Table 2. Non-GI causes of hypoalbuminemia and exclusionary tests.

Disorder Test(s) for exclusion
Liver insufficiency/dysfunction  Bile acids testing 
Protein-losing nephropathy Urinalysis +/- urine protein:creatinine ratio
Pancreatic insufficiency Fasting serum trypsin-like immunoreactivity
Hemorrhage  Physical exam including rectal exam, evaluation for cavity effusions 
Dilution or redistribution of albumin
Evaluation for renal and cardiac disease
Evaluation for evidence of vasculitis or effusions


Thoracic radiographs may be useful to screen for evidence of pleural effusion, metastatic disease, or evidence of fungal disease. If chronic obstruction of the small intestine is a consideration, abdominal radiographs should be performed. Abdominal ultrasound may be helpful in excluding focal or extraluminal lesions that may change the diagnostic approach, and/or for fine-needle aspiration of masses or abnormal lymph nodes, which may allow a non-invasive diagnosis. Peritoneal effusion may be observed, and if present, fluid should be collected for analysis; a pure transudate is expected in cases of PLE. Hyperechoic mucosal striations (Figure 3) observed on abdominal ultrasound are supportive of, but not specific for, a diagnosis of intestinal lymphangiectasia 10. The diagnostic work-up should also include screening for abnormalities listed above – most importantly, ionized hypocalcemia and hypocobalaminemia. 

Transverse ultrasound scan of small intestinal hyperechoic mucosal striations in a 7-year-old female neuter Goldendoodle with PLE

Figure 3. Transverse ultrasound scan of small intestinal hyperechoic mucosal striations in a 7-year-old female neuter Goldendoodle with PLE.
© Sara A. Jablonski

Biopsy with histopathology is often required for definitive diagnosis of PLE, and remains an important step for several reasons. Primarily, biopsy can exclude infectious or neoplastic causes of PLE, but it will also help determine whether the dog is affected by CIE, IL or both (and if both, which process appears to predominate). Importantly, 76% of dogs with CIE and hypoalbuminemia will also have some degree of IL/lacteal dilation 11, so these processes are commonly present concurrently. Surgical exploration for biopsies provides the advantages of identifying focal areas of disease to biopsy and the ability to biopsy all segments of intestine, as well as other tissues as indicated (e.g., liver, lymph node). However, collection of intestinal tissue via flexible endoscopy offers many advantages and is generally the preferred option, as it is much less invasive and post-biopsy recovery is hastened when compared to laparotomy. Additionally, endoscopy enables direct visualization of the mucosa and allows for targeted collection of abnormal tissue. Specifically, “white spots” on the mucosa (Figure 4) have been associated with intestinal lymphangiectasia 12. Pathology can differ between intestinal sections, so it is highly recommended that both esophagogastroduodenoscopy (“upper”) and ileocolonoscopy (“lower”) endoscopy are performed 13. Importantly, endoscopy has limitations; the quality of endoscopic biopsies can impact the ability to make an accurate diagnosis, the jejunum typically cannot be sampled, and lesions deeper in the intestinal wall can be missed. Additionally, while guidelines for the interpretation of inflammatory and morphologic change in the GI mucosa of the dog and cat (WSAVA scoring system/template) are available 14, controversy and inter-observer variation exist in interpretation of intestinal biopsy samples. Additionally, histopathologic findings have not been consistently and accurately correlated to clinical signs and response to treatment. Some of the responsibility must be borne by the interpreting clinician to fully review the histopathology report, and to use their clinical judgment, particularly if samples are inadequate.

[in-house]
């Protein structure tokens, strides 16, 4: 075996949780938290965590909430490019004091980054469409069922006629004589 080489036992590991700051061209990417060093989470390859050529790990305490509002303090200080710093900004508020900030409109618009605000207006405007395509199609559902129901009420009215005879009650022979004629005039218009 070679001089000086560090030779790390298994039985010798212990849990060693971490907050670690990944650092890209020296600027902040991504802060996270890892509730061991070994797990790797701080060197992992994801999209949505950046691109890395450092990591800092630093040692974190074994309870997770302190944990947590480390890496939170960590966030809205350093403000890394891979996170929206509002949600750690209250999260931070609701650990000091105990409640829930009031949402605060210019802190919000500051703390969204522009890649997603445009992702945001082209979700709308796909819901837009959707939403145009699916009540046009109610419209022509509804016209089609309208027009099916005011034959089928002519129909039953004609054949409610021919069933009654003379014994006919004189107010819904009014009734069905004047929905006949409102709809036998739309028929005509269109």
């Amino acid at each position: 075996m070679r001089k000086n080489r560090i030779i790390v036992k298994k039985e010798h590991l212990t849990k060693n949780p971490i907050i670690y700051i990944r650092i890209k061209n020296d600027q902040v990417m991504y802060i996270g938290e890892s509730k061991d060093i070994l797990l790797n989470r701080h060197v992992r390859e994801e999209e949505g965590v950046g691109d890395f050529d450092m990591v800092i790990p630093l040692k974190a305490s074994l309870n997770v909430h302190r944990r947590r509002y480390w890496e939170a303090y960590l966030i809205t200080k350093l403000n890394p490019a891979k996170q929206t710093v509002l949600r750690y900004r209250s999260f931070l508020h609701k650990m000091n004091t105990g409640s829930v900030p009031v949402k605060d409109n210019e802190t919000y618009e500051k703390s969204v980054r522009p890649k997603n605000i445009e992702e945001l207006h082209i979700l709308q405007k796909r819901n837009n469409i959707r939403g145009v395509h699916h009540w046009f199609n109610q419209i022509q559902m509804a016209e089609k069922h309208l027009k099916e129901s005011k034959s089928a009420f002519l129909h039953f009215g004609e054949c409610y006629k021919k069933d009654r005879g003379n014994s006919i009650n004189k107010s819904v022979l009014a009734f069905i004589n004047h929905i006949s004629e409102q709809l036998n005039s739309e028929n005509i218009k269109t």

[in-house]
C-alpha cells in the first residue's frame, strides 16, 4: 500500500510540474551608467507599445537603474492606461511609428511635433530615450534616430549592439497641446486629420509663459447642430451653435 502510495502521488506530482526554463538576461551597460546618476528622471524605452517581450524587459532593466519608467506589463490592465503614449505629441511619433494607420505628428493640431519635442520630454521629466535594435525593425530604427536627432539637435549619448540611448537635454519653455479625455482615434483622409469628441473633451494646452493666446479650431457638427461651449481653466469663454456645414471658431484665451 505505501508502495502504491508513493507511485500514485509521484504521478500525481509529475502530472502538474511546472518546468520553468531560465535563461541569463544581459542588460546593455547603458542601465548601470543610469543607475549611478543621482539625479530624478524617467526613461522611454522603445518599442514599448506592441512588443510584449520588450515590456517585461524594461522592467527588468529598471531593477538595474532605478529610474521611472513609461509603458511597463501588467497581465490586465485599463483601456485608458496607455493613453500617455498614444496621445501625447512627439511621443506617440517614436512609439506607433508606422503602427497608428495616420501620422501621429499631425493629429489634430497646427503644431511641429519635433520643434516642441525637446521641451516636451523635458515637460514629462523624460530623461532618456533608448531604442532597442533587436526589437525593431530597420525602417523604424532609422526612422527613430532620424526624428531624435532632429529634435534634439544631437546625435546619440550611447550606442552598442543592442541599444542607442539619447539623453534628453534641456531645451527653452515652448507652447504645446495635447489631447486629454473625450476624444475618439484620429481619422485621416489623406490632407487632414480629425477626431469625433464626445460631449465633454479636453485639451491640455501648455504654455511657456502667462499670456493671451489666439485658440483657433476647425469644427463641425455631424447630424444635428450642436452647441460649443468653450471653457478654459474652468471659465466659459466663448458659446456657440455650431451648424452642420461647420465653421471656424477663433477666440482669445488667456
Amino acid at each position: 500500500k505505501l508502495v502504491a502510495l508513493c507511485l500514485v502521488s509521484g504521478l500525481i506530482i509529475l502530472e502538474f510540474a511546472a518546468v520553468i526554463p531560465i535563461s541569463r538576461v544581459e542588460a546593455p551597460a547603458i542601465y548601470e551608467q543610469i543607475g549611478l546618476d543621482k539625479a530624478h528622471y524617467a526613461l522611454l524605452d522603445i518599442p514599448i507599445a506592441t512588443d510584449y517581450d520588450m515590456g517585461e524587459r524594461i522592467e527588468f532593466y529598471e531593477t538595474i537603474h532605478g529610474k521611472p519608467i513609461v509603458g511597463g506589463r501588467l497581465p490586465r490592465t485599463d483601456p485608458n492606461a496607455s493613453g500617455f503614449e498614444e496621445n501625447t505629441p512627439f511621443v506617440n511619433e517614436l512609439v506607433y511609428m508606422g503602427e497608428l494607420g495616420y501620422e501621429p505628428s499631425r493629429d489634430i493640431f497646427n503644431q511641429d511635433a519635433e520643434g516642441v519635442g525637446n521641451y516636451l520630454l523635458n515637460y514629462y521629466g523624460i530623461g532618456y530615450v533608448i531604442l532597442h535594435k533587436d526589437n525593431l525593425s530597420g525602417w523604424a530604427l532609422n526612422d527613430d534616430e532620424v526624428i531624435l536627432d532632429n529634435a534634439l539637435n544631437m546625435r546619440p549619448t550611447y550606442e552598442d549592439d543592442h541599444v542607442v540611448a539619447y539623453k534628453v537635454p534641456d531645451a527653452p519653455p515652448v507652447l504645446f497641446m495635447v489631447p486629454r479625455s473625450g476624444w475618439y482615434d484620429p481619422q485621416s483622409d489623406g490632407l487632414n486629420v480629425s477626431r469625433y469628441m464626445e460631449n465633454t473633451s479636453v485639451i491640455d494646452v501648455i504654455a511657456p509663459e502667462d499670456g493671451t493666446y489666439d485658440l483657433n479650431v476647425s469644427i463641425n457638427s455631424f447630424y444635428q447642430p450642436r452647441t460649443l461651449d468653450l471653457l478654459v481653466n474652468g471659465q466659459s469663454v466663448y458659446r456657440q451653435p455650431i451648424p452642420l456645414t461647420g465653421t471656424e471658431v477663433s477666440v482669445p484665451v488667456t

Presence of small intestinal pinpoint to coalescing “white spots” consistent with dilated lacteals in a 5-year-old female neuter Soft-Coated Wheaten Terrier

Figure 4. Presence of small intestinal pinpoint to coalescing “white spots” consistent with dilated lacteals in a 5-year-old female neuter Soft-Coated Wheaten Terrier with histologically diagnosed marked intestinal lymphangiectasia and the clinical syndrome of PLE.
© Sara A. Jablonski